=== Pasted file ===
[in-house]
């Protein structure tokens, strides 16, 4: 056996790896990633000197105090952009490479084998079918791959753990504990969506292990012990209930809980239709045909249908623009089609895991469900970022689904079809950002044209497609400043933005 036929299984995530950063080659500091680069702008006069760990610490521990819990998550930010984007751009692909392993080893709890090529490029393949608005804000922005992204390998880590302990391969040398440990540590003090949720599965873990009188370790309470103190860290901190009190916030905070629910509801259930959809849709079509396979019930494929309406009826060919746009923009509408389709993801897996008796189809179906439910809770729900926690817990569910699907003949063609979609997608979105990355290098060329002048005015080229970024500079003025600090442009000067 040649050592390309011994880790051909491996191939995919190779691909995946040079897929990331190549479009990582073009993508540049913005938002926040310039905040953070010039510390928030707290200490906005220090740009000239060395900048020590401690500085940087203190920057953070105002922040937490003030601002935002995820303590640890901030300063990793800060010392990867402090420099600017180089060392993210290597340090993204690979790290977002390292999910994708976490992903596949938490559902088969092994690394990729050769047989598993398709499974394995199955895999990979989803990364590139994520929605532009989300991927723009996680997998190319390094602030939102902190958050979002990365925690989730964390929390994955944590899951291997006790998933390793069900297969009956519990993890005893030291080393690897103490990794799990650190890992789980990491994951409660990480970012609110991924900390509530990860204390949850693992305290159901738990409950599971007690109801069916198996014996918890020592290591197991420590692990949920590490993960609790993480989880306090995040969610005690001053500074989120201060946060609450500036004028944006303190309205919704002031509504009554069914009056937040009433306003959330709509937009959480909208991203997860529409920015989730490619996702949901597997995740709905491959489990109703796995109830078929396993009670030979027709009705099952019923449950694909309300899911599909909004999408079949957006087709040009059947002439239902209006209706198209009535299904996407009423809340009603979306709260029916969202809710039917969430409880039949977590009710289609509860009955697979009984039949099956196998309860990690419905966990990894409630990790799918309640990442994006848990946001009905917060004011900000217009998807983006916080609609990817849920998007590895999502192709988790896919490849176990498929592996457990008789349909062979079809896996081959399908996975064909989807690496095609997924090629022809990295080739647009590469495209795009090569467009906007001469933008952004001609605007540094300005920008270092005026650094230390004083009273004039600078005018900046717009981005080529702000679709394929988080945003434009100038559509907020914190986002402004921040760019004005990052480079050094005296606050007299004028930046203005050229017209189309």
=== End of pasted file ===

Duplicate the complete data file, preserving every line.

[in-house]
């Protein structure tokens, strides 16, 4: 056996790896990633000197105090952009490479084998079918791959753990504990969506292990012990209930809980239709045909249908623009089609895991469900970022689904079809950002044209497609400043933005 036929299984995530950063080659500091680069702008006069760990610490521990819990998550930010984007751009692909392993080893709890090529490029393949608005804000922005992204390998880590302990391969040398440990540590003090949720599965873990009188370790309470103190860290901190009190916030905070629910509801259930959809849709079509396979019930494929309406009826060919746009923009509408389709993801897996008796189809179906439910809770729900926690817990569910699907003949063609979609997608979105990355290098060329002048005015080229970024500079003025600090442009000067 040649050592390309011994880790051909491996191939995919190779691909995946040079897929990331190549479009990582073009993508540049913005938002926040310039905040953070010039510390928030707290200490906005220090740009000239060395900048020590401690500085940087203190920057953070105002922040937490003030601002935002995820303590640890901030300063990793800060010392990867402090420099600017180089060392993210290597340090993204690979790290977002390292999910994708976490992903596949938490559902088969092994690394990729050769047989598993398709499974394995199955895999990979989803990364590139994520929605532009989300991927723009996680997998190319390094602030939102902190958050979002990365925690989730964390929390994955944590899951291997006790998933390793069900297969009956519990993890005893030291080393690897103490990794799990650190890992789980990491994951409660990480970012609110991924900390509530990860204390949850693992305290159901738990409950599971007690109801069916198996014996918890020592290591197991420590692990949920590490993960609790993480989880306090995040969610005690001053500074989120201060946060609450500036004028944006303190309205919704002031509504009554069914009056937040009433306003959330709509937009959480909208991203997860529409920015989730490619996702949901597997995740709905491959489990109703796995109830078929396993009670030979027709009705099952019923449950694909309300899911599909909004999408079949957006087709040009059947002439239902209006209706198209009535299904996407009423809340009603979306709260029916969202809710039917969430409880039949977590009710289609509860009955697979009984039949099956196998309860990690419905966990990894409630990790799918309640990442994006848990946001009905917060004011900000217009998807983006916080609609990817849920998007590895999502192709988790896919490849176990498929592996457990008789349909062979079809896996081959399908996975064909989807690496095609997924090629022809990295080739647009590469495209795009090569467009906007001469933008952004001609605007540094300005920008270092005026650094230390004083009273004039600078005018900046717009981005080529702000679709394929988080945003434009100038559509907020914190986002402004921040760019004005990052480079050094005296606050007299004028930046203005050229017209189309």